Wellesley Institute is publishing a series examining how mayoral candidates can show leadership and deliver Toronto the Bold—a city that takes wellness, health, and equity seriously to build a better future for every Torontonian. The first in the series examined housing. Now, we’re examining how candidates can improve health equity through Toronto’s public transit system.
The positive health and social impacts of excellent and equitable public transit are clear. Access to affordable and conveniently located transit is critical for residents to reach their places of work and education, family and friends, and necessary supports and services. It promotes physical activity through transit-related walking, reduces commute-related stress, and decreases reliance on private transportation which plays an important role in reducing carbon emissions.
All City work on public transportation should support building and maintaining a truly equitable transit system that ensures these benefits are realized for all. This will mean improving the system over time to achieve a vision in which the system both provides equitable access and ensures fare affordability for all communities that rely on it. All policy and program decision-making actions should involve regular and meaningful community consultation.
Providing equitable access means having a future system that reduces inequities by supporting health and wellbeing. It ensures everyone can access services, educational and employment opportunities, green spaces, social connections, nutritious food, and other health-promoting activities.
Currently, not everyone in Toronto has equitable access to public transit. Recent cuts to TTC service levels and fare hikes threaten to exacerbate problems that disproportionately affect structurally disadvantaged groups including those who are racialized, low-income, people with disabilities, and newcomers. Many of these communities live in the inner suburbs of Toronto where there are higher levels of poverty, less frequent service, and fewer transit stops compared to the downtown core. Further reducing service in these already under-served areas means longer wait times and more overcrowding. These issues will be further exacerbated by the recent decision to return to pre-pandemic vehicle crowding standards, especially on routes servicing predominately low-income and racialized neighbourhoods.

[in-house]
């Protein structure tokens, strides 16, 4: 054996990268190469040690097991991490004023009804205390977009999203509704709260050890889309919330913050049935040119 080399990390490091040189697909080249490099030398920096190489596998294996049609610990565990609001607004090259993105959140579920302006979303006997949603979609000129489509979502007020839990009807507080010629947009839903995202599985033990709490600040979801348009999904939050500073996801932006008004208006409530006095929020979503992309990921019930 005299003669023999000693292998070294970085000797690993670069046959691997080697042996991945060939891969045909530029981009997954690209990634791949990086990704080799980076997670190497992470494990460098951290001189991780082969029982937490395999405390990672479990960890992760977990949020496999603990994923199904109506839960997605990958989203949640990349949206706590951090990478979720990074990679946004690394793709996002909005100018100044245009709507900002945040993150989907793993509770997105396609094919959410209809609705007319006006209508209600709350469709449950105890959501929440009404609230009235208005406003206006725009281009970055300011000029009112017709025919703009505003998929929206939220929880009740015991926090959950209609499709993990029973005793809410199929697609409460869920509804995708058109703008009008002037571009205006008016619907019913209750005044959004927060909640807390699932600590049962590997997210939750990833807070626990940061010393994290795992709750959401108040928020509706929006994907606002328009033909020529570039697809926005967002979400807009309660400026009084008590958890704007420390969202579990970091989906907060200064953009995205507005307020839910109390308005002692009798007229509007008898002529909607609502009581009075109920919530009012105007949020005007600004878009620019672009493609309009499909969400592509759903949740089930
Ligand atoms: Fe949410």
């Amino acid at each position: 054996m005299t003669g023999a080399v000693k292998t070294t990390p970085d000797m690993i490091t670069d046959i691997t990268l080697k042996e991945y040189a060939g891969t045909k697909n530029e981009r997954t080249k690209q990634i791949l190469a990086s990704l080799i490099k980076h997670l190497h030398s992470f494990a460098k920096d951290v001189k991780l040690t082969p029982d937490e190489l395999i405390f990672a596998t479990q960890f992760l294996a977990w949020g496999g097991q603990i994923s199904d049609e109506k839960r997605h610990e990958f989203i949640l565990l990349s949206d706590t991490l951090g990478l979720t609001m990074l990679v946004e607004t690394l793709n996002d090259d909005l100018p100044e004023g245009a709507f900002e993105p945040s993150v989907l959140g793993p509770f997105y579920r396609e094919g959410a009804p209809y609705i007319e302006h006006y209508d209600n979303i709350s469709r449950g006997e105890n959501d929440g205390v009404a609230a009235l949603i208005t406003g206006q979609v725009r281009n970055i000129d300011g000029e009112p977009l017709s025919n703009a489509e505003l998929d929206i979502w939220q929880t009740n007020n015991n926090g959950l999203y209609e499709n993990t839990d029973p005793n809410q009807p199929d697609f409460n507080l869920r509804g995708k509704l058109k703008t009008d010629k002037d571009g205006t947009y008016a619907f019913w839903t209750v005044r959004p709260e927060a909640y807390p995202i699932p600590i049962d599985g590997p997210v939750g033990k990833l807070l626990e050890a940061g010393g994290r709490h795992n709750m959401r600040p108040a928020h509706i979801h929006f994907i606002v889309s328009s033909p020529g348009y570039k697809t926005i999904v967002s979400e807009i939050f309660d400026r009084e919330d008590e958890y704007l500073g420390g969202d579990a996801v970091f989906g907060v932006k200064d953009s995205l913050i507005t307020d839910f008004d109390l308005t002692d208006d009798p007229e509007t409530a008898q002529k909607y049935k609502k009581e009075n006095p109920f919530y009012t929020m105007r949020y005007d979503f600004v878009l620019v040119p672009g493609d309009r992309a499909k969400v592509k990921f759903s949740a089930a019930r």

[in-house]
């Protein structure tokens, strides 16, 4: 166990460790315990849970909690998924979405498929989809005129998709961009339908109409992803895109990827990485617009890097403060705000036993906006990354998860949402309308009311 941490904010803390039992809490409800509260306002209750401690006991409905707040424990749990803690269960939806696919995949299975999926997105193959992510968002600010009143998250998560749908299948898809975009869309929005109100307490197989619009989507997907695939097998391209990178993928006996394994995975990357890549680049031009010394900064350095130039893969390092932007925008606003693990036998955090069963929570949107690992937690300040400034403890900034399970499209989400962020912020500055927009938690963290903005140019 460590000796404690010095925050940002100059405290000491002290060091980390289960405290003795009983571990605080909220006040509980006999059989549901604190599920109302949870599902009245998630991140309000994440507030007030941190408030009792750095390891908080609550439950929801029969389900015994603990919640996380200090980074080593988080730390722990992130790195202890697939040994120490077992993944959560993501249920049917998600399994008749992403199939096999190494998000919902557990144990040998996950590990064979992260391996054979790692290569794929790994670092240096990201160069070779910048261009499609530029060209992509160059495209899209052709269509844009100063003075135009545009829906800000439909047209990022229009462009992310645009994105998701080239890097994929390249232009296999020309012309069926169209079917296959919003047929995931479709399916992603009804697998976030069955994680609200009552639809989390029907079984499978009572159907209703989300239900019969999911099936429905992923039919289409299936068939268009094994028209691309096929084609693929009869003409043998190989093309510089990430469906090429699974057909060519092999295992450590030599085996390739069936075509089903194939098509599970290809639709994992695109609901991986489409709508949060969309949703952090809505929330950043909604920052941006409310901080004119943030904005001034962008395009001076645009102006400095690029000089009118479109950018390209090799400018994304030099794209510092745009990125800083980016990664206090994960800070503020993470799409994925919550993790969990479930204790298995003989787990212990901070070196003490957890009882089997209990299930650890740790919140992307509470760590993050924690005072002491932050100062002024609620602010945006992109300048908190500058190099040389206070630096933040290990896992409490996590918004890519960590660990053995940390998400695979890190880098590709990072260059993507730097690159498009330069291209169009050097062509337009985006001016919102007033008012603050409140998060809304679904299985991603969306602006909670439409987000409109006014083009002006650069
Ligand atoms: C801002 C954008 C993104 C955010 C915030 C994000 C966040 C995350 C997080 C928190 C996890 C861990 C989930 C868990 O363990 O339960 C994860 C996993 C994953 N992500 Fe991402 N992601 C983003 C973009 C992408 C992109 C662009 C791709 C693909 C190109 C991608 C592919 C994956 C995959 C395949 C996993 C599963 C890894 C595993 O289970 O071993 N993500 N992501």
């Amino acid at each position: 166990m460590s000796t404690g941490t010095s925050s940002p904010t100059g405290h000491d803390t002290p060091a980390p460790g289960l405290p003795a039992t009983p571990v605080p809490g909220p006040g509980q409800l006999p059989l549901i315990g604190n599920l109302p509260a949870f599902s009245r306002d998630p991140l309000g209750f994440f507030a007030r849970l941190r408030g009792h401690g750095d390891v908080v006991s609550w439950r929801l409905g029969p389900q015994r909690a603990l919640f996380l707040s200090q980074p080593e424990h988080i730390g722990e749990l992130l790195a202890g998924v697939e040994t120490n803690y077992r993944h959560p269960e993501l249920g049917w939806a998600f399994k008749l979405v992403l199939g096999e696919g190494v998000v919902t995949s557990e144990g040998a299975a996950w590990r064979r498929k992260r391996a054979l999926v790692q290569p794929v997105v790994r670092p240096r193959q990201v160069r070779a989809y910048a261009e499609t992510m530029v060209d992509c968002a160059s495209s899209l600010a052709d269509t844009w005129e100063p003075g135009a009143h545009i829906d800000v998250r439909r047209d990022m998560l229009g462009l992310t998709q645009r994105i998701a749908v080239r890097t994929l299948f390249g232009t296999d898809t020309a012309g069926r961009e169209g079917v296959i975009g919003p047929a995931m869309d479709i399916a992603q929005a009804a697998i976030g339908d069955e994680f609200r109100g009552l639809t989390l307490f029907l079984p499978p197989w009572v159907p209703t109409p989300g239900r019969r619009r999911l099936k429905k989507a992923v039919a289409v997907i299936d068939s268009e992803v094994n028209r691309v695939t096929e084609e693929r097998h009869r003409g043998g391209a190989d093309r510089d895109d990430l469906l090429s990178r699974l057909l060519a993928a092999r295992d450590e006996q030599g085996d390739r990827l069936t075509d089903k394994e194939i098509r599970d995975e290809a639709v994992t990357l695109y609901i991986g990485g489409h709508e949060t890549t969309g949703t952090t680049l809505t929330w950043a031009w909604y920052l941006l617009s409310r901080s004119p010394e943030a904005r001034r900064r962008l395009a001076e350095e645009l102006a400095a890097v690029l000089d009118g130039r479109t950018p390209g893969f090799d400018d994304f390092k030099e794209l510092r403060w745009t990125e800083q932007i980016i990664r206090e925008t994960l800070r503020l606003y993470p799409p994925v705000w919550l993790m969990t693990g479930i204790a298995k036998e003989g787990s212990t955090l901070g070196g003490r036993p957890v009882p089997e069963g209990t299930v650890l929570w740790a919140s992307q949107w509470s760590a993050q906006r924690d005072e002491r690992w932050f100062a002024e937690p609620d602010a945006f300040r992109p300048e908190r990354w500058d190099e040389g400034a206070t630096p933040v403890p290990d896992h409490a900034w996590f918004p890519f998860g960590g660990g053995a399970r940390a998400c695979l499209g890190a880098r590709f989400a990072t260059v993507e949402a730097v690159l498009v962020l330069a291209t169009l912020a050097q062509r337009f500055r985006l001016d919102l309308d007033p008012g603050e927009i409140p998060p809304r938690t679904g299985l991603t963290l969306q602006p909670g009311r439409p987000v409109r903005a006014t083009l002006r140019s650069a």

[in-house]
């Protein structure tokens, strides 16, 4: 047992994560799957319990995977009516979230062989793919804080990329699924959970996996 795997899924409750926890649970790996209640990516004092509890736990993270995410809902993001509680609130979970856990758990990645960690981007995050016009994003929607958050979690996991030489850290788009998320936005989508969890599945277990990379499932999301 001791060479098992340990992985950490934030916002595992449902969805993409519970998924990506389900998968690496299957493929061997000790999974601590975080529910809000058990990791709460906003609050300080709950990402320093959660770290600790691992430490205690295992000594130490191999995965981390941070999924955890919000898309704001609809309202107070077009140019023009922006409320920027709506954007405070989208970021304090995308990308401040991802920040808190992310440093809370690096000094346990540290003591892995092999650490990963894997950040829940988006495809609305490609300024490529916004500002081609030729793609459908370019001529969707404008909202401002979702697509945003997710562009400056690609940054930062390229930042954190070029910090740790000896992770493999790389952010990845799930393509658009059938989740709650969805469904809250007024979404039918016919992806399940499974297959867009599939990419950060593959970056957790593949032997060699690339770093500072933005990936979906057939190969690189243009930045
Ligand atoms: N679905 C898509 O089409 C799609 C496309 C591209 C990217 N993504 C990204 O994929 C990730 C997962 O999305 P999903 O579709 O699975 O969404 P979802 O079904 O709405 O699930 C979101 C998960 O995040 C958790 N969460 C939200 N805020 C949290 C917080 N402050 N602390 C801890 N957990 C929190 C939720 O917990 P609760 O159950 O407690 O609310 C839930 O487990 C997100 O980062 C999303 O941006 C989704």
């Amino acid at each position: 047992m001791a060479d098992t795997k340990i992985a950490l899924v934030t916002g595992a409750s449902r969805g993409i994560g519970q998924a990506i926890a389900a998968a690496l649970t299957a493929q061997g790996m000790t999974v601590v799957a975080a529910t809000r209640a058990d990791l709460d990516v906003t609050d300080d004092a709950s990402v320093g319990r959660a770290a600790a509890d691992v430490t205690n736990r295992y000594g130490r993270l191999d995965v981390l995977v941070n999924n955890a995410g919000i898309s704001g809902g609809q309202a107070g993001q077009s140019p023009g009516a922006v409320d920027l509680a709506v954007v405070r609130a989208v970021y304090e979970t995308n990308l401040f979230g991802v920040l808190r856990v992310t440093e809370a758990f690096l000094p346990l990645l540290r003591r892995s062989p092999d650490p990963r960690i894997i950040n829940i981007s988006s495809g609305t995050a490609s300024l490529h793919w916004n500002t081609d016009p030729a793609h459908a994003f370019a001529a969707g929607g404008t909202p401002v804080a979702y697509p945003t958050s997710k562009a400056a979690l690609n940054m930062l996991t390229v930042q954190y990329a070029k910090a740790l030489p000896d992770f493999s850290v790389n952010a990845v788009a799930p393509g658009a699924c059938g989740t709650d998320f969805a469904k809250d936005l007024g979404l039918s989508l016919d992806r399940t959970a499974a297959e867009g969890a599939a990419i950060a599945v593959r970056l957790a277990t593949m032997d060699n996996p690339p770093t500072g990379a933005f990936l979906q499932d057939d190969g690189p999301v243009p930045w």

Addressing service levels, crowding, and wait times in underserved areas is critical if we want to improve equity. Toronto must also assess then deliver on the transit needs of the many workers that work low-income, precarious jobs on non-standard schedules. Adequate transit should be available for those that rely on public transit during weekends, early mornings, and nights. The current system puts workers who work multiple jobs, shifts, and weekends at a significant disadvantage compared to workers with standard schedules.
For a system that moves towards equity on affordability, our work on Thriving in the City quantitatively lays out what is needed to be able to be healthy and Thrive in the Greater Toronto Area. Setting out a timeline to eliminate or drastically reduce the cost of transit for everyone below a Thriving level would improve equity.